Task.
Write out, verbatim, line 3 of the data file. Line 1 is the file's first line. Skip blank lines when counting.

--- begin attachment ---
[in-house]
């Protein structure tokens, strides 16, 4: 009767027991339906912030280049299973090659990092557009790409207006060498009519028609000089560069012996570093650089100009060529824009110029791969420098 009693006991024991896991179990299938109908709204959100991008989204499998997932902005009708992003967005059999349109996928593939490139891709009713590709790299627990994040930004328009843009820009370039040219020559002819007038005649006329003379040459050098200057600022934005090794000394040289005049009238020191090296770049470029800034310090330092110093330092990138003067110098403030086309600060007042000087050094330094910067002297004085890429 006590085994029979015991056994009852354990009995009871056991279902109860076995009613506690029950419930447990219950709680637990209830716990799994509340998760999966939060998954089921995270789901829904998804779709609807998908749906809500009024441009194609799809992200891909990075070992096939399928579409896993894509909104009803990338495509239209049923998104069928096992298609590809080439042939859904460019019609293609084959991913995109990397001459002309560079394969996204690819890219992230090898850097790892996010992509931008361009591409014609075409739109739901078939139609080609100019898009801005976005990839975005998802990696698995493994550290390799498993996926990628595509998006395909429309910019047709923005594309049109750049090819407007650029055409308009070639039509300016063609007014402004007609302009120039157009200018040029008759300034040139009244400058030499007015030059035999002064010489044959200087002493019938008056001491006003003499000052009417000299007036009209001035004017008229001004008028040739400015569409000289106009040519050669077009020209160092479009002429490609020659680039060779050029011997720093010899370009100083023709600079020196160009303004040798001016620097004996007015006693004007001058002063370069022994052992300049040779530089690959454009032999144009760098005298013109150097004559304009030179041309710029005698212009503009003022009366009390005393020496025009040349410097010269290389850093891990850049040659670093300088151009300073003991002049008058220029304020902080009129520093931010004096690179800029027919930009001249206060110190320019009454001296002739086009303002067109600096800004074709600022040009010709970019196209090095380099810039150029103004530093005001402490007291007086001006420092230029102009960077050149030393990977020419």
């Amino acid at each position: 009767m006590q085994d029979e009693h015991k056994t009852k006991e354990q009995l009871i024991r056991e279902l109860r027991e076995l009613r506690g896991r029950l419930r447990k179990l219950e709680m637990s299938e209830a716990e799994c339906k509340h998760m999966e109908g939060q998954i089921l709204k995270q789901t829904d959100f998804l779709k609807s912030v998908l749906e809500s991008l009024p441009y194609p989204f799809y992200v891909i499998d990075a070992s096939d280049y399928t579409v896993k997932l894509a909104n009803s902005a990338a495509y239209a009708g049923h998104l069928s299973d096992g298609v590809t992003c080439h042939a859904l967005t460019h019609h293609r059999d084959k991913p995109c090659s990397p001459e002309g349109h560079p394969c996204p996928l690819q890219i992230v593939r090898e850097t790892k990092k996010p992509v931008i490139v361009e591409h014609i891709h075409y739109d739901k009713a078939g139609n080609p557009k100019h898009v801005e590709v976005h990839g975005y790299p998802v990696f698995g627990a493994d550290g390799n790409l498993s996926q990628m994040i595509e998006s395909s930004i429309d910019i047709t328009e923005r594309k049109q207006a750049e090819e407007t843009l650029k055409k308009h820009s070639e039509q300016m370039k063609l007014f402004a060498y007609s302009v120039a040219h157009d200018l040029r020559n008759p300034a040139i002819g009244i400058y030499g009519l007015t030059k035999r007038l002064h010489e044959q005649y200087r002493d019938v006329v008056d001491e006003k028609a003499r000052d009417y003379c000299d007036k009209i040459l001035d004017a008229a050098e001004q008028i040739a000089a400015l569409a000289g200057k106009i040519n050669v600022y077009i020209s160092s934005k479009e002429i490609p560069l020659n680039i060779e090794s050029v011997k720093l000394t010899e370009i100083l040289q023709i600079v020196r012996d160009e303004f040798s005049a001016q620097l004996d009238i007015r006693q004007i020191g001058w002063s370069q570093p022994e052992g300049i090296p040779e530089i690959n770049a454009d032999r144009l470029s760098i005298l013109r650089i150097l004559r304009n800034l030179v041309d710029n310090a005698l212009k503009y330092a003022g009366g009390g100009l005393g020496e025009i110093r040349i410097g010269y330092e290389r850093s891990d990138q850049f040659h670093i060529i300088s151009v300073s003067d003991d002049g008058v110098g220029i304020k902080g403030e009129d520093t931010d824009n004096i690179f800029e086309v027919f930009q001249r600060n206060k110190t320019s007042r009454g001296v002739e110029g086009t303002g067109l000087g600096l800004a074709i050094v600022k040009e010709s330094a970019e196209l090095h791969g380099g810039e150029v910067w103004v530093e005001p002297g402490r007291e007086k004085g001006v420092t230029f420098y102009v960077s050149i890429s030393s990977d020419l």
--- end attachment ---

């Amino acid at each position: 009767m006590q085994d029979e009693h015991k056994t009852k006991e354990q009995l009871i024991r056991e279902l109860r027991e076995l009613r506690g896991r029950l419930r447990k179990l219950e709680m637990s299938e209830a716990e799994c339906k509340h998760m999966e109908g939060q998954i089921l709204k995270q789901t829904d959100f998804l779709k609807s912030v998908l749906e809500s991008l009024p441009y194609p989204f799809y992200v891909i499998d990075a070992s096939d280049y399928t579409v896993k997932l894509a909104n009803s902005a990338a495509y239209a009708g049923h998104l069928s299973d096992g298609v590809t992003c080439h042939a859904l967005t460019h019609h293609r059999d084959k991913p995109c090659s990397p001459e002309g349109h560079p394969c996204p996928l690819q890219i992230v593939r090898e850097t790892k990092k996010p992509v931008i490139v361009e591409h014609i891709h075409y739109d739901k009713a078939g139609n080609p557009k100019h898009v801005e590709v976005h990839g975005y790299p998802v990696f698995g627990a493994d550290g390799n790409l498993s996926q990628m994040i595509e998006s395909s930004i429309d910019i047709t328009e923005r594309k049109q207006a750049e090819e407007t843009l650029k055409k308009h820009s070639e039509q300016m370039k063609l007014f402004a060498y007609s302009v120039a040219h157009d200018l040029r020559n008759p300034a040139i002819g009244i400058y030499g009519l007015t030059k035999r007038l002064h010489e044959q005649y200087r002493d019938v006329v008056d001491e006003k028609a003499r000052d009417y003379c000299d007036k009209i040459l001035d004017a008229a050098e001004q008028i040739a000089a400015l569409a000289g200057k106009i040519n050669v600022y077009i020209s160092s934005k479009e002429i490609p560069l020659n680039i060779e090794s050029v011997k720093l000394t010899e370009i100083l040289q023709i600079v020196r012996d160009e303004f040798s005049a001016q620097l004996d009238i007015r006693q004007i020191g001058w002063s370069q570093p022994e052992g300049i090296p040779e530089i690959n770049a454009d032999r144009l470029s760098i005298l013109r650089i150097l004559r304009n800034l030179v041309d710029n310090a005698l212009k503009y330092a003022g009366g009390g100009l005393g020496e025009i110093r040349i410097g010269y330092e290389r850093s891990d990138q850049f040659h670093i060529i300088s151009v300073s003067d003991d002049g008058v110098g220029i304020k902080g403030e009129d520093t931010d824009n004096i690179f800029e086309v027919f930009q001249r600060n206060k110190t320019s007042r009454g001296v002739e110029g086009t303002g067109l000087g600096l800004a074709i050094v600022k040009e010709s330094a970019e196209l090095h791969g380099g810039e150029v910067w103004v530093e005001p002297g402490r007291e007086k004085g001006v420092t230029f420098y102009v960077s050149i890429s030393s990977d020419l």